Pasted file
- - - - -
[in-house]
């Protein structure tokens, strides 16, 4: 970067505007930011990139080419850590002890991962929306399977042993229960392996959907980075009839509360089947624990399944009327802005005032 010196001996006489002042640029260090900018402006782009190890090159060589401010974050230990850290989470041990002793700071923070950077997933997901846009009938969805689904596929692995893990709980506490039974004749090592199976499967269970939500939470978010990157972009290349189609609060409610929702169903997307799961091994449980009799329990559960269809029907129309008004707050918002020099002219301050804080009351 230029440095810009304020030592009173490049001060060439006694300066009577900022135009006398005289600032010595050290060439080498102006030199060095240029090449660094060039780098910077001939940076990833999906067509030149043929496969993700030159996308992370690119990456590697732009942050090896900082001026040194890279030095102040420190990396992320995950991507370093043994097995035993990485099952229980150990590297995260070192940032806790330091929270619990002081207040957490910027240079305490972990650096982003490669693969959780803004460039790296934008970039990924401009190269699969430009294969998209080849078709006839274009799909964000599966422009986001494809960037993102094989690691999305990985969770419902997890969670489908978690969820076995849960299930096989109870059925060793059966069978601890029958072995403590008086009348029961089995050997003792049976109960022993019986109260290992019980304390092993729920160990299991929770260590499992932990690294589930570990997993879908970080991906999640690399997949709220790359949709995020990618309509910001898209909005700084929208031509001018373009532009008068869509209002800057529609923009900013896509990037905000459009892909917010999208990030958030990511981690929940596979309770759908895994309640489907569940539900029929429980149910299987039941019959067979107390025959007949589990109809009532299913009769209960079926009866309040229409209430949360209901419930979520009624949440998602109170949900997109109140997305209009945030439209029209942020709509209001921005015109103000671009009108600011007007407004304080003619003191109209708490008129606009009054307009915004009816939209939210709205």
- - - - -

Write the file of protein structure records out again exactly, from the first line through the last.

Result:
[in-house]
């Protein structure tokens, strides 16, 4: 970067505007930011990139080419850590002890991962929306399977042993229960392996959907980075009839509360089947624990399944009327802005005032 010196001996006489002042640029260090900018402006782009190890090159060589401010974050230990850290989470041990002793700071923070950077997933997901846009009938969805689904596929692995893990709980506490039974004749090592199976499967269970939500939470978010990157972009290349189609609060409610929702169903997307799961091994449980009799329990559960269809029907129309008004707050918002020099002219301050804080009351 230029440095810009304020030592009173490049001060060439006694300066009577900022135009006398005289600032010595050290060439080498102006030199060095240029090449660094060039780098910077001939940076990833999906067509030149043929496969993700030159996308992370690119990456590697732009942050090896900082001026040194890279030095102040420190990396992320995950991507370093043994097995035993990485099952229980150990590297995260070192940032806790330091929270619990002081207040957490910027240079305490972990650096982003490669693969959780803004460039790296934008970039990924401009190269699969430009294969998209080849078709006839274009799909964000599966422009986001494809960037993102094989690691999305990985969770419902997890969670489908978690969820076995849960299930096989109870059925060793059966069978601890029958072995403590008086009348029961089995050997003792049976109960022993019986109260290992019980304390092993729920160990299991929770260590499992932990690294589930570990997993879908970080991906999640690399997949709220790359949709995020990618309509910001898209909005700084929208031509001018373009532009008068869509209002800057529609923009900013896509990037905000459009892909917010999208990030958030990511981690929940596979309770759908895994309640489907569940539900029929429980149910299987039941019959067979107390025959007949589990109809009532299913009769209960079926009866309040229409209430949360209901419930979520009624949440998602109170949900997109109140997305209009945030439209029209942020709509209001921005015109103000671009009108600011007007407004304080003619003191109209708490008129606009009054307009915004009816939209939210709205």